How much data is required to close a mine site?
17 Nov 2016
In addition to the millions of tonnes of ore, Western Australian mines produce significant amounts of data. But, if not collected or captured accurately this information can slow down mine closure and significantly increase costs. How much you actually need obviously varies from site to site, but one important factor is the quality.
The WA Department of Mines and Petroleum Mine Closure Guidelines state that the “ability to specify closure objectives will depend on the amount and quality of the environmental data collected at the time. Therefore it is essential that adequate baseline data, such as materials characterisation, flora and fauna surveys, and/or the best available data are used for this purpose.” Therefore the key test in assessing the quality of your data is by checking that the data collected supports the objectives.
If we stop to think about our state’s 22,000 mining tenements (which includes around 6,000 mining leases), there is an incredible amount of mine closure data currently out there. Where all this information is stored, how it is being used and its relevance in closing a mine is an interesting thought to ponder. So too is the cost of obtaining all this information, especially if it is ineffective or captured inaccurately and/or whether the exercise has been done so in the most cost-effective method for the mine site.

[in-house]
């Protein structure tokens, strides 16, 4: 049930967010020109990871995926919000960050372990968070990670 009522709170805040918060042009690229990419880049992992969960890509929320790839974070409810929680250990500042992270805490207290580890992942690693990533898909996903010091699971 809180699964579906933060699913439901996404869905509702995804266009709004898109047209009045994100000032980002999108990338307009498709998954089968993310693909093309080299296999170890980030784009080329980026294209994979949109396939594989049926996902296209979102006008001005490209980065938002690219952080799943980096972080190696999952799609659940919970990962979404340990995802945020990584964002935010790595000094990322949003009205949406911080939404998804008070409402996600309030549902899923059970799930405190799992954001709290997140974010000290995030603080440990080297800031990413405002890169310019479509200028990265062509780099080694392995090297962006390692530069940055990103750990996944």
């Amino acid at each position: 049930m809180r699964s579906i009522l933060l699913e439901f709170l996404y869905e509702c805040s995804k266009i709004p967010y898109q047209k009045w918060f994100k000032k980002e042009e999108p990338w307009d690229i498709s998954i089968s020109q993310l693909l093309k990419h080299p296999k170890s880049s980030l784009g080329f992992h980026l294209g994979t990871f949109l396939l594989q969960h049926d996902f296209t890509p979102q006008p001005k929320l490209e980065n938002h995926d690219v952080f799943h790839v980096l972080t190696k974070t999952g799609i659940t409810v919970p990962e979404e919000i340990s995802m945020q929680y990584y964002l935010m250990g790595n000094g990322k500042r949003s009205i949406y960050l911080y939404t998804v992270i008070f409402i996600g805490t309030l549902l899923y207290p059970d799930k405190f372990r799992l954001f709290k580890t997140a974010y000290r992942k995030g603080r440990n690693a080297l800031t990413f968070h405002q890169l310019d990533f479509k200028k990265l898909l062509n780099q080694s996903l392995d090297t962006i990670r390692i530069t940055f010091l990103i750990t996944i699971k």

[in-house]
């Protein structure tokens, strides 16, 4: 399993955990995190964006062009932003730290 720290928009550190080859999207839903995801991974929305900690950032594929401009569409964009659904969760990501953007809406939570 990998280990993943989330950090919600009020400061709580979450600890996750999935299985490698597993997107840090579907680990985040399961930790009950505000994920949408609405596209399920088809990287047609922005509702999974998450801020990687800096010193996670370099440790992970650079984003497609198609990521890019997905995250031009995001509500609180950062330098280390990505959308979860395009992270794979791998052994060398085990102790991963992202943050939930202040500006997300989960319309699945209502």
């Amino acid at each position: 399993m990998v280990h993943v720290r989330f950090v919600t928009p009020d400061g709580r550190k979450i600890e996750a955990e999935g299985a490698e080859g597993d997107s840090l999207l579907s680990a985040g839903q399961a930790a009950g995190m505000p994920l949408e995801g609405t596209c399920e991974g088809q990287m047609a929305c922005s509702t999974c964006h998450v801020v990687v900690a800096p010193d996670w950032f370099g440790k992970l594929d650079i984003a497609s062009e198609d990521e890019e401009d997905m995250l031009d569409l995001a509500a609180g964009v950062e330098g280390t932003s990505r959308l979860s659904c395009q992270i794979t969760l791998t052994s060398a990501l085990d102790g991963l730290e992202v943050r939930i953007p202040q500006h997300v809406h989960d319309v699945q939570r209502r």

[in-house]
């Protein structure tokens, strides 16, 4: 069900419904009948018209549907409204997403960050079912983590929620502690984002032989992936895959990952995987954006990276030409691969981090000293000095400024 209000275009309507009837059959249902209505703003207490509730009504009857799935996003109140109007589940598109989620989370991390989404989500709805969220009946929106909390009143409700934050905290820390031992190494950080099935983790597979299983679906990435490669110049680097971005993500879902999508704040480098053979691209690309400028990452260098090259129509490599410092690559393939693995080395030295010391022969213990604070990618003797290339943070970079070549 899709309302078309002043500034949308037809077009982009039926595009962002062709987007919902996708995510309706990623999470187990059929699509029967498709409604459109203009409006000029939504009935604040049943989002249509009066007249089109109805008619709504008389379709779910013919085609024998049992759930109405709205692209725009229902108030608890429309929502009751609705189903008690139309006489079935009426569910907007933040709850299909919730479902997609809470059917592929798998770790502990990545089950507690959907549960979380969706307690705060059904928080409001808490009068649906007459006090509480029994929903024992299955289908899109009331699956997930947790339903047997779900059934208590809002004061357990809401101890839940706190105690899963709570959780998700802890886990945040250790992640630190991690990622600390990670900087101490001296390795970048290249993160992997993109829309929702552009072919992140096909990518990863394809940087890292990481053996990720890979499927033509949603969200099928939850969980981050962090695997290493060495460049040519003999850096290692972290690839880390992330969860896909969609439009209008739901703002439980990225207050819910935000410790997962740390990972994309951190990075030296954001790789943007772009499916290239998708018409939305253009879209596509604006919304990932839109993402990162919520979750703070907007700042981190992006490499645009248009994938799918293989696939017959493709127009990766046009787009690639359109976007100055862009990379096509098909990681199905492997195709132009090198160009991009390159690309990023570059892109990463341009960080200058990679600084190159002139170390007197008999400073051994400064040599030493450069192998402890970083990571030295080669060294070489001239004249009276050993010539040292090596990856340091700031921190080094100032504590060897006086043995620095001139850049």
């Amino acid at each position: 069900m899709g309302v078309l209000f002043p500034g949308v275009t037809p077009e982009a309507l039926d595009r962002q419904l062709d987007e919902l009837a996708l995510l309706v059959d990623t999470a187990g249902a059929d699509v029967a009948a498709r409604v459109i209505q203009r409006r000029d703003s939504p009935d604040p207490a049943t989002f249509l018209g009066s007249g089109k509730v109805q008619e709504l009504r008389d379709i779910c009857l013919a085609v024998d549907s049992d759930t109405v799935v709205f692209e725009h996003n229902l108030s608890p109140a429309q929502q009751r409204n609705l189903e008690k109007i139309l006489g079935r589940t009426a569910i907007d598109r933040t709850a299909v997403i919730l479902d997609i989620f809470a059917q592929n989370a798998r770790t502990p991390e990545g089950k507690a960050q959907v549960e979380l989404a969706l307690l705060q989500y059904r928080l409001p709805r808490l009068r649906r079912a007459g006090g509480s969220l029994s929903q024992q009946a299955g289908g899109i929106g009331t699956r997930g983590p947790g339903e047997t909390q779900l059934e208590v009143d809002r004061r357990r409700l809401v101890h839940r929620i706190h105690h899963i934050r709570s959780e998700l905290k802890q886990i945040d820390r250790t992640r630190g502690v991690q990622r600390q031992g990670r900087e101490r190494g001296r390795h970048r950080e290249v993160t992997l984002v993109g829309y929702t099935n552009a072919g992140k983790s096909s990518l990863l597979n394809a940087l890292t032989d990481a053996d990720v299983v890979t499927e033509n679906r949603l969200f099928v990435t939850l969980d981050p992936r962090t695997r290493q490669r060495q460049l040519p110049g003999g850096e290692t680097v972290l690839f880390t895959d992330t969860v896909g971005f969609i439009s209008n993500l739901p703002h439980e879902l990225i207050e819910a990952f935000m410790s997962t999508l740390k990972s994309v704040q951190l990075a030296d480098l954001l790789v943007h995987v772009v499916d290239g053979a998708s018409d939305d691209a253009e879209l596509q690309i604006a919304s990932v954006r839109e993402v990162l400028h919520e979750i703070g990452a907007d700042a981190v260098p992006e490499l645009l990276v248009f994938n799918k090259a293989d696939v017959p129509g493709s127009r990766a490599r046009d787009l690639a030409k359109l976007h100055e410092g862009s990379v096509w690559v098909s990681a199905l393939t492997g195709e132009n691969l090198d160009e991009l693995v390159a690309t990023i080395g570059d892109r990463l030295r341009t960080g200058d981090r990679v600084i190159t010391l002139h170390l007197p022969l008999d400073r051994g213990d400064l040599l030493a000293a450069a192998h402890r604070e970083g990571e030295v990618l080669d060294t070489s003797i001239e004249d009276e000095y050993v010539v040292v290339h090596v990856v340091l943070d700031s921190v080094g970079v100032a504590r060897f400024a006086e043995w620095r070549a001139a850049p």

Strategen maintains a large multi-disciplinary team of experts that are experienced in advising on, and undertaking complex monitoring programs, including groundwater, air quality, biological and contamination for mine closure planning.
Strategen can review collected closure data and its collection method to identify cost savings, determine more efficient collection methods and develop strategies that address potential data gaps.
Don’t hesitate to contact our resources lead Mat Brook for further guidance on firstname.lastname@example.org or 9380 3100.
More information on Strategen's mining and resource services can be found here.